Phantasy Star is particularly amazing in that sense as almost no other RPG at the time had its monsters animated like that. Most Sega Mark III/Master System and Famicom/NES games weren’t bigger than 1 or 2Mbit, while Phantasy Star‘s rom was 4Mbit, and yet had so much data it felt like it was more like 6Mbit. This was all thanks to Yuji Naka’s genius programming. According to Horii-san, you can clearly see with the Hokuto no Ken Master System game how Yuji Naka used to push the limits of the hardware back then.
Kodama-san, Horii-san, and Shimomura-san all feel slightly nostalgic toward this era of game development, where only a single person’s skill could make great differences on the technical aspect of a game, and with more freedom than now. The teams were also smaller, so designers, programmers, everyone could each put their own individuality in the game. Back then, Kodama-san could just tell the team she’d handle a particular drawing and then do it, with no meetings or meddlesome things. Horii-san adds how since the teams were smaller than now, if you saw a part of the code you’d immediately know which programmer did it, same with pixel art, and you could go talk to them and ask the questions you wanted.
Basically, the biggest reason why the game got delayed till now is how complex Yuji Naka’s source code for the game is and the new additions. Overall, if they didn’t put in the Monster Guide, the auto-mapping and the characters’ status being constantly displayed at top right, they could have shorted development time from 3 to 4 months.
Chieko Aoki-san, who was the writer for the game and the superior of Kodama-san at the time, did tell the team back then they’re going to make something similar to Dragon Quest 2 but better. They had a meeting about it too, on how the game would include animated monsters and “3D Dungeons”. Aoki-san even brought Dragon Quest 2‘s cartridge at the office to make the others play it, and kept saying how good it was.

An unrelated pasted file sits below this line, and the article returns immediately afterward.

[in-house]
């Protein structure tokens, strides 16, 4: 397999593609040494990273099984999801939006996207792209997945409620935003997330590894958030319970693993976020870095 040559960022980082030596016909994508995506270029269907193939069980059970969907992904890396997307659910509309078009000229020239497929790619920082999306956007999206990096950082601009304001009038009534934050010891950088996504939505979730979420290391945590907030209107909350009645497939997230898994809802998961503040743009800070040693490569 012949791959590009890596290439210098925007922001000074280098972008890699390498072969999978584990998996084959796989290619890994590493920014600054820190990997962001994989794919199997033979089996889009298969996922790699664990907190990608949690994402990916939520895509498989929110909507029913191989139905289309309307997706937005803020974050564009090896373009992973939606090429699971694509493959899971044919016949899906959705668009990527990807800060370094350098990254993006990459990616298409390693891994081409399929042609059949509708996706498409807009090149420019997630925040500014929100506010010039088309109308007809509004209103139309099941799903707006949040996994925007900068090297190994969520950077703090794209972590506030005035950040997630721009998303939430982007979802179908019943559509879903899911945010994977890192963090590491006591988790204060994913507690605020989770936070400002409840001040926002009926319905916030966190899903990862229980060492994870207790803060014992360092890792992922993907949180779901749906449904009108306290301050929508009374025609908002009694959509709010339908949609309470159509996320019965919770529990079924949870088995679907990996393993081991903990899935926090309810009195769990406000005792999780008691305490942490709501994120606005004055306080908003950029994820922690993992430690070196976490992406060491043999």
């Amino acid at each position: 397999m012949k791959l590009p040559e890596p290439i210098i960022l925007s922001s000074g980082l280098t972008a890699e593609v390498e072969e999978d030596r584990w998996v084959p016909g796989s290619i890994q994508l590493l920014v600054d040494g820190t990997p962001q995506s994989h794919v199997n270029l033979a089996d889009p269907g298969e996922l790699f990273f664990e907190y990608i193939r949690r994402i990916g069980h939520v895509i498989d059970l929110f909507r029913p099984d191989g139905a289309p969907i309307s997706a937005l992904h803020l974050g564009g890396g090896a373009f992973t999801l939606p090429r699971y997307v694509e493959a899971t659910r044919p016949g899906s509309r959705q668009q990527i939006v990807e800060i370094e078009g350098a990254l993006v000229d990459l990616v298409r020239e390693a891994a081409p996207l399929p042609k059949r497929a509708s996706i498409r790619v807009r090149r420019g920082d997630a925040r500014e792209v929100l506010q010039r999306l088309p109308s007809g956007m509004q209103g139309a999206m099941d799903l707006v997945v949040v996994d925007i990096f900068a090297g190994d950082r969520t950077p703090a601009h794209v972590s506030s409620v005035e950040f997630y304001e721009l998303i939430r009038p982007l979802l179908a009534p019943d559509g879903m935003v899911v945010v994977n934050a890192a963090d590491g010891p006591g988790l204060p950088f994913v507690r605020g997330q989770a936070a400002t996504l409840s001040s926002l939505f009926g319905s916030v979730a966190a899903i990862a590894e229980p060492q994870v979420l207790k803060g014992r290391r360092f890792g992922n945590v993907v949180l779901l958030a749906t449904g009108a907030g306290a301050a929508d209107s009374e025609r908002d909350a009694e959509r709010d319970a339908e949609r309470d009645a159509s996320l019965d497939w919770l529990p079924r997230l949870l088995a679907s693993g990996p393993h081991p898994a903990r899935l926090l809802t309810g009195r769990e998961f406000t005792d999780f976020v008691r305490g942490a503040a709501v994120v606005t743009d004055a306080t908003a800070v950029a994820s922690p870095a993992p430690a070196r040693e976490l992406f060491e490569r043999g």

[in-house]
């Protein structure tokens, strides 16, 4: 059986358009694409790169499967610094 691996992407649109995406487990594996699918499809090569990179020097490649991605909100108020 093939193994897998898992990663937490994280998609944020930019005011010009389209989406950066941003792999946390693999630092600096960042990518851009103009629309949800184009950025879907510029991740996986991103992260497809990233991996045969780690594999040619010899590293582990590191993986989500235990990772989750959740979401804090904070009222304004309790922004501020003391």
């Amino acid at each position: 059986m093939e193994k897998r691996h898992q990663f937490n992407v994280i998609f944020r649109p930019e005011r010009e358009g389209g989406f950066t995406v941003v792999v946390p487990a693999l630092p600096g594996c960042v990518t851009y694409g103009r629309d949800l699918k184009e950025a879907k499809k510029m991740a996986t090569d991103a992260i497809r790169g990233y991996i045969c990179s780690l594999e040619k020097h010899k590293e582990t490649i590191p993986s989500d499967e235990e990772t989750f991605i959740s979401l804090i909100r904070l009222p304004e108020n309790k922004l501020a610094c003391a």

(Dragon Quest 2 was on a 1Mbit rom and released on January 26th, 1987. Phantasy Star was on a 4bit rom and released on December 20th, 1987)
Sega at the time, had a reputation of only making arcade oriented games too, so many people were surprised with them doing such a big RPG. Some of the staff were playing Wizardry and Ultima too. Needless to say, that’s how they got the idea for the 3D dungeons. Kodama-san also wanted to make the objects in the dungeon more realistic, like the dungeon walls, but couldn’t do it because of lack of memory space. Even when working on Phantasy Star IV, she wanted to do this with the walls, but still couldn’t because of technical reasons, and it’s one of the reasons why Phantasy Star IV abandoned the “3D Dungeons” and instead opted for top-down camera dungeon exploration. Furthermore, at first, Kodama-san wasn’t able to make a satisfying scrolling animation for the walls of the dungeons in Phantasy Star. Yuji Naka helped her a lot by making it so they look like 3D-mesh, and printed examples she could look at while drawing.
Still according to Kodama-san, at the time, Yuji Naka also said how if they made the scrolling of the dungeons much faster, they could use it for a shooting game, and it’d be just like the interior of Death Star in the Battle of Endor in Star Wars VI.
At the time, Kodama-san was pretty much a beginner so it was quite hard to make the designs. She mostly inspired herself from western fantasy books, illustrations and movies, using the things she thought were cool. As for the monsters, the main designer for them, Kazuyuki Shibata, really likes metal figures. This helped a lot to visualize poses and the like. Kodama-san specifically remembers how when making the “Chaos Sorcerer” enemy, he used the figures to show the pose it’d take. He had tons of figures at the office.